Christmas Ham Dinner: The Perfect Holiday Feast

Written by Emily Fawcett
6 Minute Read
Published on Dec 09, 2022

We love Christmastime. This merry holiday is celebrated around the world, and each corner has its own special Christmas traditions. Still, one tradition stays consistent whether you’re celebrating in Iowa’s gorgeous plains or the beaches of California: A delicious, perfectly juicy Christmas dinner with glazed ham as the main attraction. 

There are over 300 million pounds of holiday ham consumed every holiday season, so it’s no surprise that this meat has become an American staple. In this article, we’ll talk about how ham overtook turkey as the holiday meal of choice, how to prepare the perfect feast for your family, and a few ideas about what to do with your ham once the holiday is over!

Where Did the Christmas Ham Tradition Come From?

There are a few stories about the beginnings of Christmas ham, including a Norse tradition honoring the god Freyr and his golden boar, Gullenbursti, that preferred large meals. This is a fun tale to tell while carving your roast, but it isn’t actually the start of this delicious tradition. 

In America, the Christmas ham dinner as we know it was developed in the 1930s when the traditional form of glaze switched from being savory and stock-based to including sugar. It wasn’t until the 1960s when the meal was heavily popularized through an advertisement campaign by the Amour Company that tied the dish with everyone's favorite holiday: Christmas. 

While less fantastical than a ritual praising the lord of the boar, we still appreciate the history of the Christmas ham. No matter it got to us, it’s here to stay now! 

Bone-in or Boneless?

With most meats, you may find yourself asking: Should you choose the bone-in option or the boneless? There isn’t a wrong answer since it's all about your preference and plan. As long as you’re buying your meat from a local and responsibly operated farm, your ham is sure to come out perfect every time.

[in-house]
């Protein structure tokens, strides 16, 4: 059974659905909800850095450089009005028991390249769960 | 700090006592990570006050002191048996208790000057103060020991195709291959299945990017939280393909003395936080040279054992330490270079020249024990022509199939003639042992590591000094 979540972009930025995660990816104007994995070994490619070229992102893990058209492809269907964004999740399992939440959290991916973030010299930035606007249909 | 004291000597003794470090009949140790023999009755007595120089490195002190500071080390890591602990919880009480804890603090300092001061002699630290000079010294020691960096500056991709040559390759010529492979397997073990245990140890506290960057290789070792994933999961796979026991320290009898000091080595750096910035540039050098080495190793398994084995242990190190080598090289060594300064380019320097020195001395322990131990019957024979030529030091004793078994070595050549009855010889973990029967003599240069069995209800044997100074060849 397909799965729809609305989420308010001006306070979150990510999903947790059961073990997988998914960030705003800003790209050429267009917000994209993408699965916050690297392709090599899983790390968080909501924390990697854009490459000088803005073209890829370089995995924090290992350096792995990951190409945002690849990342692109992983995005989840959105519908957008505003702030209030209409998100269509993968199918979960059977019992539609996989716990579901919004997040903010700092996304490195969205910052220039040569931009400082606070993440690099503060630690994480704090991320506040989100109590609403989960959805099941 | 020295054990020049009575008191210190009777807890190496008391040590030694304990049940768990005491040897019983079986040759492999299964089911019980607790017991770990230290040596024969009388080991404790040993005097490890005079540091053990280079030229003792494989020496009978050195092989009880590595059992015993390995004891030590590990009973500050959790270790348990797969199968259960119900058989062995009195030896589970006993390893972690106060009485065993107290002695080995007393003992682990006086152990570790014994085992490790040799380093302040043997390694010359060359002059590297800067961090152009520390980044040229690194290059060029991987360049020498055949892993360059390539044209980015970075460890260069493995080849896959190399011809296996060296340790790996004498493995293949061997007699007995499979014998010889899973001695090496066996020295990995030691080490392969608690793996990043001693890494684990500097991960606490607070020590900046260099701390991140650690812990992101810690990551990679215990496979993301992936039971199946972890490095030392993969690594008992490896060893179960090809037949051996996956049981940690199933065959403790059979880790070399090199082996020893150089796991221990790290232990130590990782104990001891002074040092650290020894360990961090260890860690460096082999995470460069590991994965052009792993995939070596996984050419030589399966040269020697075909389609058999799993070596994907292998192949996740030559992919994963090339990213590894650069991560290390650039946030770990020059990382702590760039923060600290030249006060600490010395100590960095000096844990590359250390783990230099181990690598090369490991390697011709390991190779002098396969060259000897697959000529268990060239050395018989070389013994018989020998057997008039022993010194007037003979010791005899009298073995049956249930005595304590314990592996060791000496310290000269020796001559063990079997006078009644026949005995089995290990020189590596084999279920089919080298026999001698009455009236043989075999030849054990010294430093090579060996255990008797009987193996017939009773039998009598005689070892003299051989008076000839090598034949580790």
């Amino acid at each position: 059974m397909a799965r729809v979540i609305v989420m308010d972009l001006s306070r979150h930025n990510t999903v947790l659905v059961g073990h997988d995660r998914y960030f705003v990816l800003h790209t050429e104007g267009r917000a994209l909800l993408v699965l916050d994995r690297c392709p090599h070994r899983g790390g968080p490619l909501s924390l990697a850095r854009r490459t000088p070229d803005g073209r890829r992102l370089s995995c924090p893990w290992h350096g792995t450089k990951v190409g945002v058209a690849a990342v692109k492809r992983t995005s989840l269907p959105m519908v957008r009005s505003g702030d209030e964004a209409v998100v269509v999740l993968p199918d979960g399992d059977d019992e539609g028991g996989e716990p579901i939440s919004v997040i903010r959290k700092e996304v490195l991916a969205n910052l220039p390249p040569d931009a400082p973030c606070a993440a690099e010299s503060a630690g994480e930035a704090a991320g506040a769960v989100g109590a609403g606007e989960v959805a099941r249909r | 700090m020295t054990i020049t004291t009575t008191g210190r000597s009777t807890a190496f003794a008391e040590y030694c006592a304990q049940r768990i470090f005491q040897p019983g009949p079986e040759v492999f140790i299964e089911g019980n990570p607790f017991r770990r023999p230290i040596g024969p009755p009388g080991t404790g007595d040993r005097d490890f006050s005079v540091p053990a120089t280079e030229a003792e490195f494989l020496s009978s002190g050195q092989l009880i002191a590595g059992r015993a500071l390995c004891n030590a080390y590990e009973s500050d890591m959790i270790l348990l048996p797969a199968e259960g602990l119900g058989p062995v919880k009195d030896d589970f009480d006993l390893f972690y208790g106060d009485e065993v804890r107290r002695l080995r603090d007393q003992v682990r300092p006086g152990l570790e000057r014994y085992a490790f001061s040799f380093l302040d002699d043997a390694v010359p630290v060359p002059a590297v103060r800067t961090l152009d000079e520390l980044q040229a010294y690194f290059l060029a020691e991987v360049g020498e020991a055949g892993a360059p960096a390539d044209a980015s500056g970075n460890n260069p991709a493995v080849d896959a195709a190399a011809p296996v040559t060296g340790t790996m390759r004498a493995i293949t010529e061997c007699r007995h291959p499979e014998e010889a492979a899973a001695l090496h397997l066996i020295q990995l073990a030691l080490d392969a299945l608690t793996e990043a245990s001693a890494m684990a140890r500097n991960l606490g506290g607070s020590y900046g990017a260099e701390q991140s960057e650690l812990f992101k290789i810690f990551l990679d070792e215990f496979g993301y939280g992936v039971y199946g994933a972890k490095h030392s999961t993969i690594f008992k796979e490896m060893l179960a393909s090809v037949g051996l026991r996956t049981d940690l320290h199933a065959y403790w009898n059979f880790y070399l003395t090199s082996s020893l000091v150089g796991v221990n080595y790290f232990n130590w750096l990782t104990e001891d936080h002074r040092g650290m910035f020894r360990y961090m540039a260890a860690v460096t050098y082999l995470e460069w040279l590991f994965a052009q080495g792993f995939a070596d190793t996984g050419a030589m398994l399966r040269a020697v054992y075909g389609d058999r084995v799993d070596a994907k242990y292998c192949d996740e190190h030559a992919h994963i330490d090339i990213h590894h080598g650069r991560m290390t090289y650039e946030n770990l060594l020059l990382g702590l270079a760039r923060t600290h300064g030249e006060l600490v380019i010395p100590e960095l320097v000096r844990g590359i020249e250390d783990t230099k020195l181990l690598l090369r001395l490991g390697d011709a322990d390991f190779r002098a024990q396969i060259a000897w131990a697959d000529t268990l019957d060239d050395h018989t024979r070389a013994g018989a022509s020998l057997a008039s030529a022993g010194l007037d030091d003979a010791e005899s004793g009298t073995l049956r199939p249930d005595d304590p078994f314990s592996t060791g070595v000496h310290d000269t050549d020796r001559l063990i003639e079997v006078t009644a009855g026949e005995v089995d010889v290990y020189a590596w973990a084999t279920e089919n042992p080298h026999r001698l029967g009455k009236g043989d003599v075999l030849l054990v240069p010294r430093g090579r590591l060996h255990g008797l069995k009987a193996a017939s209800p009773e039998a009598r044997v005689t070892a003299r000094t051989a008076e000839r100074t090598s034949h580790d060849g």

Bone-in ham has more flavor due to the bone itself: Imagine a savory stock being cooked in the center of your roast and emitting its natural flavors. You also get the picture-perfect presentation with a bone-in ham, as the classic American vision of a ham dinner. 

However, you do have to carve around the bone, which some may find a little complex, and you are a bit limited in how you can present your ham without completely carving it up. 

Boneless ham offers a similar (albeit slightly less flavorful) option, but your experience is much simpler. Cutting straight through the ham provides cleaner slices. If you were thinking of presenting your roast differently than the classic ham-on-tray, then perhaps the boneless option would better suit your table.

How To Prepare Ham

Since all of our hams are delivered fully cooked, cured, and smoked, all you need to do is reheat your ham however you’d like. While it depends on what sides you’re serving alongside your protein, our top recommendation is to oven roast, as this process typically provides the most succulent and flavorful results. 

    • Oven-Baked Ham: Place your ham on a roasting pan with water or stock in the bottom. Secure tin foil over the top of the ham to enclose it in the pan and bake at 350 degrees for about 15 minutes of cook time for every pound your ham weighs.